Icelandic to Irish Translation


Common Phrases From Icelandic to Irish

Þakka þér fyrirGo raibh maith agat
VinsamlegastLe do thoil
Því miðurTá brón orm
HallóDia dhuit
Hvernig hefurðu það?Conas tá tú?
Afsakið migGabh mo leithscéal
Ég veit ekkiNíl a fhios agam
ég skilTuigim
ég held þaðCeapaim
Sé þig seinnaFeicfidh mé ar ball thú
Farðu varlegaTabhair aire
Hvað er að frétta?Conas atá tú?
Skiptir enguNá bac leis
AuðvitaðAr ndóigh
Undir einsAnois
FörumA ligean ar dul

Interesting information about Icelandic Language

Icelandic is a North Germanic language spoken by approximately 360,000 people in Iceland. It has its roots in Old Norse and is closely related to Faroese and Norwegian dialects. Icelandic retains many ancient features of the old Nordic languages, making it one of the most conservative living Indo-European languages today. The grammar structure follows a complex system with four cases (nominative, accusative, dative, genitive), three grammatical genders (masculine, feminine, neuter), and two numbers (singular/plural). Verbs are conjugated based on person and tense. Interestingly enough for linguists studying historical texts or sagas from medieval times written in Old Norse; modern-day Icelandic remains highly mutually intelligible due to minimal changes over centuries. Despite being geographically isolated on an island nation like Iceland itself - where English proficiency rates are high among locals - there's strong emphasis placed upon preserving their native tongue through education programs promoting linguistic heritage.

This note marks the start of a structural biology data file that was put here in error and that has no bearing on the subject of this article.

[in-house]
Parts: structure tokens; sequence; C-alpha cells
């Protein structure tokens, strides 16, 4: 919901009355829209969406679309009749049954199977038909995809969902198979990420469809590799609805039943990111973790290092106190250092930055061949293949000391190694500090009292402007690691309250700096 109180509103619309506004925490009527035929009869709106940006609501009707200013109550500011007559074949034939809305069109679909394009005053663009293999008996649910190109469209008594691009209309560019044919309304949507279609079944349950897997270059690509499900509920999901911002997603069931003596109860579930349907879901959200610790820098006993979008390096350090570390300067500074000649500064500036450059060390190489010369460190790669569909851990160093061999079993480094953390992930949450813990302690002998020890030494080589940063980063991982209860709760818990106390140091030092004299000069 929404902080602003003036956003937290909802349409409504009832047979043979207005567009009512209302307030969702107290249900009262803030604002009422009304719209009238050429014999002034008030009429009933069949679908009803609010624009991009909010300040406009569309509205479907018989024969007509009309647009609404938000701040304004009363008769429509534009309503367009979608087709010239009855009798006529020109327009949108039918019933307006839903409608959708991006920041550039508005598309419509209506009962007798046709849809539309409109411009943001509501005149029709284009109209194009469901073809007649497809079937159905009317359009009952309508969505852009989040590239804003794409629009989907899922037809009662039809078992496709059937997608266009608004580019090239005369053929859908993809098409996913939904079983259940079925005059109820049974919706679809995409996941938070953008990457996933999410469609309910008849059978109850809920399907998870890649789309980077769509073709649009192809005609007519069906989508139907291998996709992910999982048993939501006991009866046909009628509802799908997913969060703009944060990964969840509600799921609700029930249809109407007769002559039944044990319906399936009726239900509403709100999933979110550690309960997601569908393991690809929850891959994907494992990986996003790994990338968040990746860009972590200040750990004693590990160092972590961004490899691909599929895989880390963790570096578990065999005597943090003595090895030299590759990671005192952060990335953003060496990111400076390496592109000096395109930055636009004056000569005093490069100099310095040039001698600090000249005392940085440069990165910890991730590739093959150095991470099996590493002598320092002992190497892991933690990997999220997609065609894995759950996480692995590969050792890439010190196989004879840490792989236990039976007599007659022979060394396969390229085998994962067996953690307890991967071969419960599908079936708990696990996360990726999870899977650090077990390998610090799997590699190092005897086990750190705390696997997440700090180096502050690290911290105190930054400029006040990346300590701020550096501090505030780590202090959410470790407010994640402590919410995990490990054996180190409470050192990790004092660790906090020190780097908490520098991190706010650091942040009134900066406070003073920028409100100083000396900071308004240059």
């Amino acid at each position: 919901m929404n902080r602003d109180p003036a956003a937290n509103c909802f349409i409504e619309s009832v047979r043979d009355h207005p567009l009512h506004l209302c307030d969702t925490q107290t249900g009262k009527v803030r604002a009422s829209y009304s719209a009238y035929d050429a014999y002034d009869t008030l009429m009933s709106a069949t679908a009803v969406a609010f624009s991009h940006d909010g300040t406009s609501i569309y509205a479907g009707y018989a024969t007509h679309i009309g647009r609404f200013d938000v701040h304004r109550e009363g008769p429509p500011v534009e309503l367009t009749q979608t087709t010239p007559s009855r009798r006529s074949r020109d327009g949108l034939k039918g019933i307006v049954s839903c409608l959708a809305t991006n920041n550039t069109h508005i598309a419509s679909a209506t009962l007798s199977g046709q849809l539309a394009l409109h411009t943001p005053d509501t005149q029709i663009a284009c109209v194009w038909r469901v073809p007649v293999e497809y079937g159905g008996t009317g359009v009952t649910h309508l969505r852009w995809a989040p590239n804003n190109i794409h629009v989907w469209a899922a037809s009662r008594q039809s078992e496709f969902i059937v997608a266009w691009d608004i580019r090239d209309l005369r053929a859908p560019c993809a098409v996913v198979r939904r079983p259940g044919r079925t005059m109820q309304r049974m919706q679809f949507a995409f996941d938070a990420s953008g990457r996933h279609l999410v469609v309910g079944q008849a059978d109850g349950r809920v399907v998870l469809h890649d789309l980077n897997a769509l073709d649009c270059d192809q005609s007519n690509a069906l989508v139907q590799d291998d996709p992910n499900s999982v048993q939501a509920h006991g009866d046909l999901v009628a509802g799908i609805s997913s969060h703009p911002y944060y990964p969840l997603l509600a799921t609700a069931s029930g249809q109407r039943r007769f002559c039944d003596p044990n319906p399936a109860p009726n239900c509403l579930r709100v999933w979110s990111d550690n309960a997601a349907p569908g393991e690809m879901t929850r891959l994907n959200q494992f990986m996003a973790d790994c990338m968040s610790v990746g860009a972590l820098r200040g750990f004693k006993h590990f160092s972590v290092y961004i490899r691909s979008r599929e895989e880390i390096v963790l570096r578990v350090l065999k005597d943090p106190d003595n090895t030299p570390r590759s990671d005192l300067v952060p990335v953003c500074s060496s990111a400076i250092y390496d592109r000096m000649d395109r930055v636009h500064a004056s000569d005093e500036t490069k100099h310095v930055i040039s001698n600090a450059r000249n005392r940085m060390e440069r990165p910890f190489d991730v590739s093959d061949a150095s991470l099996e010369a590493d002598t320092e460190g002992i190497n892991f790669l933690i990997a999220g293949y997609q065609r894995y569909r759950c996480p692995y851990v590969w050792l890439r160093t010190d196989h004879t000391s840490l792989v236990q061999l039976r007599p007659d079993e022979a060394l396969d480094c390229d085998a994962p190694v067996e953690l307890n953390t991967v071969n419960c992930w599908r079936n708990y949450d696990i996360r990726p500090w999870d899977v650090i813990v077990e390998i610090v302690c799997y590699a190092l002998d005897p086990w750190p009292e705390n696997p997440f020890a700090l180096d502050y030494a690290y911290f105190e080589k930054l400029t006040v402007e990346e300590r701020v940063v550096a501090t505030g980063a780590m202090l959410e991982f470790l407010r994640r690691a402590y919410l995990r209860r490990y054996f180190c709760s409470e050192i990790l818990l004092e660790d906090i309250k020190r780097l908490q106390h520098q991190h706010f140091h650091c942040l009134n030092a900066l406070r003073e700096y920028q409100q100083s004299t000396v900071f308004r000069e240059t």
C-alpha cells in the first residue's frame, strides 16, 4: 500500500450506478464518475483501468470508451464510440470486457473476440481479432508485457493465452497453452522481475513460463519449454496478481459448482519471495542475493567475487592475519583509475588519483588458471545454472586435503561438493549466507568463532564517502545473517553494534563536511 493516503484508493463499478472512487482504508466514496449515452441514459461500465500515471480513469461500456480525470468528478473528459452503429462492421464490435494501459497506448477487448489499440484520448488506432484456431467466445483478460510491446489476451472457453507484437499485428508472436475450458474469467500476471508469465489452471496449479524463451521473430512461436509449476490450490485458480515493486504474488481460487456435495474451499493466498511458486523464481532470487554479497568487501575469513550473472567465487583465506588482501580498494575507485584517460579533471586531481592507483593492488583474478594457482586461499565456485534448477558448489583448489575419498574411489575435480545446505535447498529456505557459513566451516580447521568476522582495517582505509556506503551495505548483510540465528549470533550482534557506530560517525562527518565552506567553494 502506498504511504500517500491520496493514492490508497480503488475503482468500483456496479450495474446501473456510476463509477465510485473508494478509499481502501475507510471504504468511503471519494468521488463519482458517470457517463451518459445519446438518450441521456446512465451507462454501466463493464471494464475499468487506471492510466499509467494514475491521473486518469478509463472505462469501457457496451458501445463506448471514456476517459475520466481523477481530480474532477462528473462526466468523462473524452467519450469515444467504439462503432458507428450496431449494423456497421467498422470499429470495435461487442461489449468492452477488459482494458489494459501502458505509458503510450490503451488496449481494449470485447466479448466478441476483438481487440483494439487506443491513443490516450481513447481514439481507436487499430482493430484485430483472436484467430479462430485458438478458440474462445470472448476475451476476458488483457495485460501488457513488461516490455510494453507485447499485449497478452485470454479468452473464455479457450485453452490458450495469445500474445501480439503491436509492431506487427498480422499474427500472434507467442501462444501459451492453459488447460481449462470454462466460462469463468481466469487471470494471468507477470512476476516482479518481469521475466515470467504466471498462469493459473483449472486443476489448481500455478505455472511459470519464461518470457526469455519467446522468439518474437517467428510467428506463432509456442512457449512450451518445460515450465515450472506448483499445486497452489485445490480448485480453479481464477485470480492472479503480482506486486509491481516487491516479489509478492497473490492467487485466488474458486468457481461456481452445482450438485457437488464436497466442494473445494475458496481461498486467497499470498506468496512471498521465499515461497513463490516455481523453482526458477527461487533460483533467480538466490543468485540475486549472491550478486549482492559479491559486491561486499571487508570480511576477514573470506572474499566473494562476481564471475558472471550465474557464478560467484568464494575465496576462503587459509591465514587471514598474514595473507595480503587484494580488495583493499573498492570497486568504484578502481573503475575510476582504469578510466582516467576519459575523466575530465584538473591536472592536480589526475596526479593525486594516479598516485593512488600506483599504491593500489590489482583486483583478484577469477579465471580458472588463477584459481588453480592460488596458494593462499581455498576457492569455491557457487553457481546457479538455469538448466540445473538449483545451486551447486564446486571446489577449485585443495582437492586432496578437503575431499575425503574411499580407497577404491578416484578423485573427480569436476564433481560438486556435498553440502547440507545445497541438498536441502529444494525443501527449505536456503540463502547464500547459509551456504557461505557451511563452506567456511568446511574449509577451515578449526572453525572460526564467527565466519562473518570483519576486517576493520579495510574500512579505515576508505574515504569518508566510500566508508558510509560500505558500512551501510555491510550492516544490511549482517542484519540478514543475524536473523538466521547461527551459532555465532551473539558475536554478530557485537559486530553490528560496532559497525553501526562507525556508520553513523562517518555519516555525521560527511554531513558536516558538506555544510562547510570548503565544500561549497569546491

Know About Irish Language

The Irish language, also known as Gaeilge or Irish Gaelic, is a Celtic language primarily spoken in Ireland. It has official status alongside English on the island and is recognized by the European Union. With over 1.8 million speakers worldwide, it holds national importance and cultural significance for Ireland's identity. Irish belongs to the Indo-European family of languages and specifically falls under the Goidelic branch of Celtic languages along with Scottish Gaelic and Manx (Isle of Man). Its written form uses a modified Latin alphabet called "An Caighdeán Oifigiúil" since 1957. Historically suppressed during British rule, efforts have been made to revive its usage through education initiatives such as Gaelscoileanna (Irish-medium schools), radio stations like Raidió na Gaeltachta broadcasting solely in Irish, government support programs promoting bilingualism across various sectors including media and administration.

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